16/03/2006
Share 

Bird behaviour caught on video

bba1a939-1a01-427a-a038-aabc94ed274e

One of the joys of birdwatching is to see birds performing any of the fascinating, and often remarkable, behaviours that they sometimes indulge in. If you want to find out more about those behaviours, the best place to look is undoubtedly in those fantastic books, the Birds of the Western Palearctic. This is the only place where all the known displays of each species are described, and interpreted, in some detail, and supported by line drawings showing birds in their unusual display postures.

Of course, all those descriptions and illustrations are also available on BWPi, the interactive version of BWP which includes the content of all 9 volumes of the Handbook and both volumes of Concise BWP. What makes BWPi even more special is that it also includes video clips and sound recordings so that, in many cases, you can actually watch birds on your computer screen, performing the behaviours that are described in the books.

Even better, there is now a supplementary disk, BWPi 2006, which adds even more video footage to what is already on BWPi, including many sequences of bird behaviour that make fascinating viewing. Here are some examples of video clips in BWPi 2006 that show the details of bird behaviour better than any written description or line drawings:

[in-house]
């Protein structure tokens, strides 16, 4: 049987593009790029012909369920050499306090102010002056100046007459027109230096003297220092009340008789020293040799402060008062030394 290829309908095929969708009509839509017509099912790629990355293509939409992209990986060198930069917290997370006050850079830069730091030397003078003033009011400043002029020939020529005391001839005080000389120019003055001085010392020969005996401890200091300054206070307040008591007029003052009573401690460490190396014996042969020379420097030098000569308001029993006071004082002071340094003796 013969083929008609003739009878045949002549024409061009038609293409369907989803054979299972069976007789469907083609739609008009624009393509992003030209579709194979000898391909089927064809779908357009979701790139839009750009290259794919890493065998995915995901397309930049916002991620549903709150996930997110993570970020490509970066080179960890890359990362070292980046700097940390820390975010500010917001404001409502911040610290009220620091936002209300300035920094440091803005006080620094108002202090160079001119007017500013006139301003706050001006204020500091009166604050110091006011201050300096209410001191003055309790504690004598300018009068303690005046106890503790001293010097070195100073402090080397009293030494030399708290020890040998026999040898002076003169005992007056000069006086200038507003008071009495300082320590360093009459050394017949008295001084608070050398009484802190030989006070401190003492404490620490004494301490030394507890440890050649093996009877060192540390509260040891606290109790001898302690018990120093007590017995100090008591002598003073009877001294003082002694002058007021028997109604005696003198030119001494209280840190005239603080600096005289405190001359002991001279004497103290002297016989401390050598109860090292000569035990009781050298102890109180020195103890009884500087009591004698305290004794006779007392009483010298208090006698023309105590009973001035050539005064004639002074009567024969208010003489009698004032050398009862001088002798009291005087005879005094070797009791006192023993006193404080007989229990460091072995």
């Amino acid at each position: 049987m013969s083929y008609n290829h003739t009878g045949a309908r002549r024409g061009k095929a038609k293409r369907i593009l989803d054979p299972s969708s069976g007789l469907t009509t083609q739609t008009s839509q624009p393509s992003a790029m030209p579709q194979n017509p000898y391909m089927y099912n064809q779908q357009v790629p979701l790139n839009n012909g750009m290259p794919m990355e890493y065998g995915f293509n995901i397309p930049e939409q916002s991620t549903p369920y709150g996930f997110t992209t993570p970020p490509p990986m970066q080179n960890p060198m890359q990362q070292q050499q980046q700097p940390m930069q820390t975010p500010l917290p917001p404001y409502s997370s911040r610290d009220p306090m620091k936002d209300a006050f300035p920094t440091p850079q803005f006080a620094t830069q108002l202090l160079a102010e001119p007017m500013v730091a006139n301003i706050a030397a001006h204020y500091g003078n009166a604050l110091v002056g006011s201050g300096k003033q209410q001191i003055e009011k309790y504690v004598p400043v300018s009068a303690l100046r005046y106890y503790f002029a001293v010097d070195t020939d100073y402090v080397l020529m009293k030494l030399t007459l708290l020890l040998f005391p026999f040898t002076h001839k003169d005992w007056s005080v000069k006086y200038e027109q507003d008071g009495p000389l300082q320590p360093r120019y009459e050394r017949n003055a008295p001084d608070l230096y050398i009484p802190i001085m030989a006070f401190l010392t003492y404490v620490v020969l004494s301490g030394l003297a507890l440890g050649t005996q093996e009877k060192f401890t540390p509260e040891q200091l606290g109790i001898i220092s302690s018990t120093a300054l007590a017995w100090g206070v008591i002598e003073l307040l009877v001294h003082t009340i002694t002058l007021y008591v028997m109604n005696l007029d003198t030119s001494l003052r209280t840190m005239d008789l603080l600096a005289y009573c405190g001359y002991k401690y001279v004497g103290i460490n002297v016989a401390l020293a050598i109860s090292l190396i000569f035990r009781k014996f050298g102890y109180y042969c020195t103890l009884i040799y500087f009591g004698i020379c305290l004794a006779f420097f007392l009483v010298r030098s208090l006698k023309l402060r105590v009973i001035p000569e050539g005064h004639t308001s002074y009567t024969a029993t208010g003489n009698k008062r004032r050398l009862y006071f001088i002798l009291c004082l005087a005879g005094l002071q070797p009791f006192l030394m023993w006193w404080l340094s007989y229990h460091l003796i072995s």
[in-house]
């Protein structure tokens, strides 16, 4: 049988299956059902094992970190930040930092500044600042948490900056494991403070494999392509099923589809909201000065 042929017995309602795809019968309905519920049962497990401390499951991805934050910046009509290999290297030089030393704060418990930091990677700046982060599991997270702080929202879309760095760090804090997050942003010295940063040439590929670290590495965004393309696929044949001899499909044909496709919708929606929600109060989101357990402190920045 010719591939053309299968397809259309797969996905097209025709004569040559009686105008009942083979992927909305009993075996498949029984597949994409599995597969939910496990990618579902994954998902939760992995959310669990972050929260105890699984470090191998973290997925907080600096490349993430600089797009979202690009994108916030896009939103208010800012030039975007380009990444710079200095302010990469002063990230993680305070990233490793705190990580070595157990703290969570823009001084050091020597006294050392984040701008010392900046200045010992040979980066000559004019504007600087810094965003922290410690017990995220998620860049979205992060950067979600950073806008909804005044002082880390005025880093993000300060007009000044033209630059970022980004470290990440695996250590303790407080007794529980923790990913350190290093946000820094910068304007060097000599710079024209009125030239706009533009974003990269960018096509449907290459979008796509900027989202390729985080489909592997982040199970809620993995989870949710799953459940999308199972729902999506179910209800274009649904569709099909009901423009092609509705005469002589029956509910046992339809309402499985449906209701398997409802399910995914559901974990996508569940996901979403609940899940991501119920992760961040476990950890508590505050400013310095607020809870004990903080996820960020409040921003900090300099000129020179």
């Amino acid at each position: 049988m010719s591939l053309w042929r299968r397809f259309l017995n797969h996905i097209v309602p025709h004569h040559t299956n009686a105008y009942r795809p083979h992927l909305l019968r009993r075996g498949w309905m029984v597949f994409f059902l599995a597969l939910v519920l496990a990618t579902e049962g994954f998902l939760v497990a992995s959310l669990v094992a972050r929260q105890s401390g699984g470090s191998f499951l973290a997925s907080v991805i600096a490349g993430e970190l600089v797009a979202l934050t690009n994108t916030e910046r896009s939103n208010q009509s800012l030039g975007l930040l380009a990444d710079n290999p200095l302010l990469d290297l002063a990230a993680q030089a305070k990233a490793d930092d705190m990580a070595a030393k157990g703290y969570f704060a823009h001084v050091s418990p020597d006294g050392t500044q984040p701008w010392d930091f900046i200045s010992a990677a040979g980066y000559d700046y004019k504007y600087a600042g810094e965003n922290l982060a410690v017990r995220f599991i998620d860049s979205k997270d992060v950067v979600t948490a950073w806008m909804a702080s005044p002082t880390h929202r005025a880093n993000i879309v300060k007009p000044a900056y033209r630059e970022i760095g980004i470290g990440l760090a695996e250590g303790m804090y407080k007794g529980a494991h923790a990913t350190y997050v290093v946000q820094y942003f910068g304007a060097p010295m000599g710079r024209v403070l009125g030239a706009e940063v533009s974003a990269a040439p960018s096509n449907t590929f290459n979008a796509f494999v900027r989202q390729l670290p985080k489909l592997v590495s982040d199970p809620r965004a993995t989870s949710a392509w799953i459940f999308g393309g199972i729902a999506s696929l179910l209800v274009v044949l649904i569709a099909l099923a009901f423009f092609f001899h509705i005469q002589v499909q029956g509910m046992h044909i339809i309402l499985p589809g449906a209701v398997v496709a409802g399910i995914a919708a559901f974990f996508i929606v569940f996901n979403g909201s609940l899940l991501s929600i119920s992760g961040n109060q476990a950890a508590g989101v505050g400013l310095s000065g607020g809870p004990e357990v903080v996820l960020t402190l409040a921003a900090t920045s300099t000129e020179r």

Vultures squabbling at carcases: this sequence shows the sometimes comical antics of Black Vultures as they establish their rights in the 'pecking order' by chasing each other (and nearby Griffon Vultures and Egyptian Vultures).


Black Vultures (with Griffon and Egyptian Vultures): Dadia, Greece, May 2004 (video-grab: D Gosney).

Levant Sparrowhawk gathering nesting material: this sequence shows a female making several attempts to snap off a twig and carry it away without dropping it!


Levant Sparrowhawk: Nestos Delta, Greece, May 2004 (video-grab: D Gosney).

Sparrowhawk 'Slow-flapping display': this sequence enables you to watch exactly how slow and how deep the wingbeats are when Sparrowhawks are displaying.


Sparrowhawk: Ewden, South Yorkshire, April 2004 (video-grab: D Gosney).

Pheasant 'lateral-display': this display is the closest thing we have in Europe to the tail-spreading display of a male peacock. This video clip actually shows four examples of a male pheasant leaning over sideways and spreading both his wings and his tail to impress the nearby female. There are also other video clips showing pheasants wing-drumming and even fighting.